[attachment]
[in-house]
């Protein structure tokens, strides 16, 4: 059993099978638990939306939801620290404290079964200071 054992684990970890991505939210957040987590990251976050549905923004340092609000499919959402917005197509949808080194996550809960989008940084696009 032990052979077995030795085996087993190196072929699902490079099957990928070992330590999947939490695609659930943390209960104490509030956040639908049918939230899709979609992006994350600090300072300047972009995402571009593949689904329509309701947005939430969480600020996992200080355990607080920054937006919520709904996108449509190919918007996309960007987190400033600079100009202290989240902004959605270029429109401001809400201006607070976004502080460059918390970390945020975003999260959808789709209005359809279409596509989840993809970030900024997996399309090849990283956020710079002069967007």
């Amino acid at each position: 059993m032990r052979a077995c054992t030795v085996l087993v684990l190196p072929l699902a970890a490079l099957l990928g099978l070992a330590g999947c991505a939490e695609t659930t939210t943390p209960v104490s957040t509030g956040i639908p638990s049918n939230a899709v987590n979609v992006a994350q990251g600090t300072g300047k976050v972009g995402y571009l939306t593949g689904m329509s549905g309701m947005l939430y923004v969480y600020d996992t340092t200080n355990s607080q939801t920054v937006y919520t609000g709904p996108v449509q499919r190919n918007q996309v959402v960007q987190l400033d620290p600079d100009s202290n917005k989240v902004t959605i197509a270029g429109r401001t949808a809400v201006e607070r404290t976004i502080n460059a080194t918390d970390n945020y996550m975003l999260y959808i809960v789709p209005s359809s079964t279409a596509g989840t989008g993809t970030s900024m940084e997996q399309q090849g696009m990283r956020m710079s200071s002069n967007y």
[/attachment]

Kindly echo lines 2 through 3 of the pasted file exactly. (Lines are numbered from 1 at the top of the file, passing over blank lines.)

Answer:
């Protein structure tokens, strides 16, 4: 059993099978638990939306939801620290404290079964200071 054992684990970890991505939210957040987590990251976050549905923004340092609000499919959402917005197509949808080194996550809960989008940084696009 032990052979077995030795085996087993190196072929699902490079099957990928070992330590999947939490695609659930943390209960104490509030956040639908049918939230899709979609992006994350600090300072300047972009995402571009593949689904329509309701947005939430969480600020996992200080355990607080920054937006919520709904996108449509190919918007996309960007987190400033600079100009202290989240902004959605270029429109401001809400201006607070976004502080460059918390970390945020975003999260959808789709209005359809279409596509989840993809970030900024997996399309090849990283956020710079002069967007």
């Amino acid at each position: 059993m032990r052979a077995c054992t030795v085996l087993v684990l190196p072929l699902a970890a490079l099957l990928g099978l070992a330590g999947c991505a939490e695609t659930t939210t943390p209960v104490s957040t509030g956040i639908p638990s049918n939230a899709v987590n979609v992006a994350q990251g600090t300072g300047k976050v972009g995402y571009l939306t593949g689904m329509s549905g309701m947005l939430y923004v969480y600020d996992t340092t200080n355990s607080q939801t920054v937006y919520t609000g709904p996108v449509q499919r190919n918007q996309v959402v960007q987190l400033d620290p600079d100009s202290n917005k989240v902004t959605i197509a270029g429109r401001t949808a809400v201006e607070r404290t976004i502080n460059a080194t918390d970390n945020y996550m975003l999260y959808i809960v789709p209005s359809s079964t279409a596509g989840t989008g993809t970030s900024m940084e997996q399309q090849g696009m990283r956020m710079s200071s002069n967007y």